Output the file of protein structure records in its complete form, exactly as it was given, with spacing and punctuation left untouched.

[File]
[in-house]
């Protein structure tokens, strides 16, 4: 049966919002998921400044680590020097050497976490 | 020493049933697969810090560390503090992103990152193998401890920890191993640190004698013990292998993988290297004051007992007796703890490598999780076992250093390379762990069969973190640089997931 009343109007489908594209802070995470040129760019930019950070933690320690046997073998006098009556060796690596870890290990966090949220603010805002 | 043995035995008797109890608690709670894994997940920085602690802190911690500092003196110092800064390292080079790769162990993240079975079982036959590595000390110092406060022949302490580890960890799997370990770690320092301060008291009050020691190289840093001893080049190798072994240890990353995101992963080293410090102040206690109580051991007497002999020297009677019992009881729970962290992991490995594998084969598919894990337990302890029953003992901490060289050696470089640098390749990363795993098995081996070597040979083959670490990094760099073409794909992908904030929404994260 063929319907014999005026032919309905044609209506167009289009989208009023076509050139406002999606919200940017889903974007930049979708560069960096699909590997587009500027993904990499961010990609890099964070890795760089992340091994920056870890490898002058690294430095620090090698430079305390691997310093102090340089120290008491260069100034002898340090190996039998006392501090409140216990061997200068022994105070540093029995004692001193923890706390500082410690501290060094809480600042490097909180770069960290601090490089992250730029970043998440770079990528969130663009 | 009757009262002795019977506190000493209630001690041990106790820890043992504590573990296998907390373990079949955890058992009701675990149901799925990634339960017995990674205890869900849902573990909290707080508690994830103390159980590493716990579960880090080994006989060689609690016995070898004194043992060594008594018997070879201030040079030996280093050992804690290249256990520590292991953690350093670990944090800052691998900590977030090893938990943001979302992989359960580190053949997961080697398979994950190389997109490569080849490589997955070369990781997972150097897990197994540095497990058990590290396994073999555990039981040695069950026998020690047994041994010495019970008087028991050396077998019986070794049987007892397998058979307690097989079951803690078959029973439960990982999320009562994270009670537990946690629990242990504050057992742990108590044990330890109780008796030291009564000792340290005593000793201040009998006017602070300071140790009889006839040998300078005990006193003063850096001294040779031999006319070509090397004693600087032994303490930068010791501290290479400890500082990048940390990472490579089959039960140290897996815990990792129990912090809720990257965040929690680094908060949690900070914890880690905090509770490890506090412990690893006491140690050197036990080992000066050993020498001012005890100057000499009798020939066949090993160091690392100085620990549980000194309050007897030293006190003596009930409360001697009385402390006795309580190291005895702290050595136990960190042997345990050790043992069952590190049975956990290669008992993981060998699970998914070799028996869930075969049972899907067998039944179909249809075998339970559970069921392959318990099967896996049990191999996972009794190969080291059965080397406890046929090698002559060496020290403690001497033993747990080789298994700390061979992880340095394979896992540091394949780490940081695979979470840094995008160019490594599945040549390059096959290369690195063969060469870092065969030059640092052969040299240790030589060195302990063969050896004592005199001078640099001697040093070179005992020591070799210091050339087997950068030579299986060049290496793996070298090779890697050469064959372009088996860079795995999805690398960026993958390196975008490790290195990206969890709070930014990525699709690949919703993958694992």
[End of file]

[in-house]
């Protein structure tokens, strides 16, 4: 049966919002998921400044680590020097050497976490 | 020493049933697969810090560390503090992103990152193998401890920890191993640190004698013990292998993988290297004051007992007796703890490598999780076992250093390379762990069969973190640089997931 009343109007489908594209802070995470040129760019930019950070933690320690046997073998006098009556060796690596870890290990966090949220603010805002 | 043995035995008797109890608690709670894994997940920085602690802190911690500092003196110092800064390292080079790769162990993240079975079982036959590595000390110092406060022949302490580890960890799997370990770690320092301060008291009050020691190289840093001893080049190798072994240890990353995101992963080293410090102040206690109580051991007497002999020297009677019992009881729970962290992991490995594998084969598919894990337990302890029953003992901490060289050696470089640098390749990363795993098995081996070597040979083959670490990094760099073409794909992908904030929404994260 063929319907014999005026032919309905044609209506167009289009989208009023076509050139406002999606919200940017889903974007930049979708560069960096699909590997587009500027993904990499961010990609890099964070890795760089992340091994920056870890490898002058690294430095620090090698430079305390691997310093102090340089120290008491260069100034002898340090190996039998006392501090409140216990061997200068022994105070540093029995004692001193923890706390500082410690501290060094809480600042490097909180770069960290601090490089992250730029970043998440770079990528969130663009 | 009757009262002795019977506190000493209630001690041990106790820890043992504590573990296998907390373990079949955890058992009701675990149901799925990634339960017995990674205890869900849902573990909290707080508690994830103390159980590493716990579960880090080994006989060689609690016995070898004194043992060594008594018997070879201030040079030996280093050992804690290249256990520590292991953690350093670990944090800052691998900590977030090893938990943001979302992989359960580190053949997961080697398979994950190389997109490569080849490589997955070369990781997972150097897990197994540095497990058990590290396994073999555990039981040695069950026998020690047994041994010495019970008087028991050396077998019986070794049987007892397998058979307690097989079951803690078959029973439960990982999320009562994270009670537990946690629990242990504050057992742990108590044990330890109780008796030291009564000792340290005593000793201040009998006017602070300071140790009889006839040998300078005990006193003063850096001294040779031999006319070509090397004693600087032994303490930068010791501290290479400890500082990048940390990472490579089959039960140290897996815990990792129990912090809720990257965040929690680094908060949690900070914890880690905090509770490890506090412990690893006491140690050197036990080992000066050993020498001012005890100057000499009798020939066949090993160091690392100085620990549980000194309050007897030293006190003596009930409360001697009385402390006795309580190291005895702290050595136990960190042997345990050790043992069952590190049975956990290669008992993981060998699970998914070799028996869930075969049972899907067998039944179909249809075998339970559970069921392959318990099967896996049990191999996972009794190969080291059965080397406890046929090698002559060496020290403690001497033993747990080789298994700390061979992880340095394979896992540091394949780490940081695979979470840094995008160019490594599945040549390059096959290369690195063969060469870092065969030059640092052969040299240790030589060195302990063969050896004592005199001078640099001697040093070179005992020591070799210091050339087997950068030579299986060049290496793996070298090779890697050469064959372009088996860079795995999805690398960026993958390196975008490790290195990206969890709070930014990525699709690949919703993958694992």